Virtualization is secure, says VMware

Infrastructure software vendor refutes suggestions that virtualization could be plagued by security issues.

Virtualization may be catching on in the enterprise space, but there are some who are still cautious of the technology over security and speed concerns.

Paul Ducklin, head of technology for the Asia-Pacific region at Sophos, told ZDNet Asia that the security vendor takes a "somewhat neutral" stance toward virtualization.

Virtualization, Ducklin noted, can be very handy in analyzing or working with malicious code. But Sophos does not employ virtualization in its virus labs as it "can't necessarily trust" that the host machine and virtual machine remain as separate and isolated components.

The Sydney-based Ducklin said "there have been bugs and problems" in virtualization programs that could allow malicious code to spillover from the virtual machine to the real machine--though, he admitted, these scenarios were rare.

Some malicious codes are intelligent enough to detect that a system is running in a simulated environment and is not an actual home computer, he said. "It can then go 'Aha! I'm either in a corporate server or a virus lab, and therefore I'm going to behave differently [than it would when it attacks home computers]," he added.

In addition, "virtualized PCs are slower than real ones, and sometimes speed is of the essence", Ducklin pointed out. While virtualized machines are getting faster, they still cannot be compared yet with actual machines, he said.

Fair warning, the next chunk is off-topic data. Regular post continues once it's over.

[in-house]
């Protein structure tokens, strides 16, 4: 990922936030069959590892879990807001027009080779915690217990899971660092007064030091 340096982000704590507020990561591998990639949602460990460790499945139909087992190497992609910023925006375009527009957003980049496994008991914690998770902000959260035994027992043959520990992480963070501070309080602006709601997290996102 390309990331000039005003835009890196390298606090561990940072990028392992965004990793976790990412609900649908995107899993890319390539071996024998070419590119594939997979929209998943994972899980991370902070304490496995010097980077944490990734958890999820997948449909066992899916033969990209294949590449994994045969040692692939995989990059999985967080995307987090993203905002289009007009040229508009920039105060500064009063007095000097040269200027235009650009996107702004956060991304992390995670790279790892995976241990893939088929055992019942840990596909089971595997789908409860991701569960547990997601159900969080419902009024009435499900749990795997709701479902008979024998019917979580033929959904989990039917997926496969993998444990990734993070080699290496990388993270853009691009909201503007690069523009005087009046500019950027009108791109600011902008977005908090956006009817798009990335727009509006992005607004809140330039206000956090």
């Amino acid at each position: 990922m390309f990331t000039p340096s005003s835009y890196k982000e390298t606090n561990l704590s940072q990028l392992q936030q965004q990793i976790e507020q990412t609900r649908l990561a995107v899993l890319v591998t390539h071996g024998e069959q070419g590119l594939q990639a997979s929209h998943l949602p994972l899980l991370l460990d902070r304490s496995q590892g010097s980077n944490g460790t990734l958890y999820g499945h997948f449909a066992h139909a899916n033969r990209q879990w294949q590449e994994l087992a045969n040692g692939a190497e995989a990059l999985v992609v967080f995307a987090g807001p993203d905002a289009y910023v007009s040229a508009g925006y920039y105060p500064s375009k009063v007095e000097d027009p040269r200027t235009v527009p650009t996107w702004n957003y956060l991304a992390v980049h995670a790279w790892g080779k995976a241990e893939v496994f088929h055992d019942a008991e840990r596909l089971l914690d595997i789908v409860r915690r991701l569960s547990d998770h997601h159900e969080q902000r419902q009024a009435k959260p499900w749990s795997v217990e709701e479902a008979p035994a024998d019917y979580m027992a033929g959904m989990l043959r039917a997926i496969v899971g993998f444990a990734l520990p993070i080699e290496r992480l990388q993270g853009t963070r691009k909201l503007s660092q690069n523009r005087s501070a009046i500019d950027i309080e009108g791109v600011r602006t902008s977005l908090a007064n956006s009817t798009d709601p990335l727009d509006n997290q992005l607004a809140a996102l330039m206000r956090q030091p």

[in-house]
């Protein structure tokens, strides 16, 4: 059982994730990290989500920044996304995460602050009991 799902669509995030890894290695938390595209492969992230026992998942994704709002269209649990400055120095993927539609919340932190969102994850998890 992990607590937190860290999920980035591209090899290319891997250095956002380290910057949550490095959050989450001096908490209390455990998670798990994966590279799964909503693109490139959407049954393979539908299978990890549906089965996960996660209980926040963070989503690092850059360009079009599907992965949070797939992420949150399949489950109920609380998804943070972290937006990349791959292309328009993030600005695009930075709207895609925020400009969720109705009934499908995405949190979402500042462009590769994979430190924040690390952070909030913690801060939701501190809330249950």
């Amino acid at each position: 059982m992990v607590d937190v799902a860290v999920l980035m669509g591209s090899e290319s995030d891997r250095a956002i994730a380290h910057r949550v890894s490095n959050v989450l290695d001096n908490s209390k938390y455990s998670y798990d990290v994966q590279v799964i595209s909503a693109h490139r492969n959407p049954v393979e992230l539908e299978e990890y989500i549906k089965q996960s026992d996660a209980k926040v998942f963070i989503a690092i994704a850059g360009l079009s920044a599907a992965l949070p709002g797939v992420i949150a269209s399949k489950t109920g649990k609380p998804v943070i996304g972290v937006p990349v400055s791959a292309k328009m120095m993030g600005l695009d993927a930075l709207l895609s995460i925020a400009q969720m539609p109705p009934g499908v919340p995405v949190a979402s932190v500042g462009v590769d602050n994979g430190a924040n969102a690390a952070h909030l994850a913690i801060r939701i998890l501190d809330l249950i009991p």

Lee Poh Wah, senior systems engineer at VMware Asean, however, noted that "each guest OS running in a virtual machine (VM) cannot access any virtual hardware, data, or network traffic of another VM". VMware was acquired by EMC in December 2003.

Said Lee: "If a desktop user ran two copies of Windows as virtual machines on his home PC--the first for Internet browsing and the second for managing his personal finances--he could be sure that any spyware or viruses he inadvertently downloaded while browsing the Internet, would not be able to touch or even learn about the personal finance files he has in his other virtual machine.

"The same principle applies to enterprise server workloads, where any compromise in one application will not impact any of the other workloads running in separate virtual machines on the same server," he explained.

Lee advised virtualization users to follow best practices, such as implementing common network security and access polices in operating systems. Virtualization software should also be integrated with user access controls, he said, adding that companies should maintain a proper record of audit logs.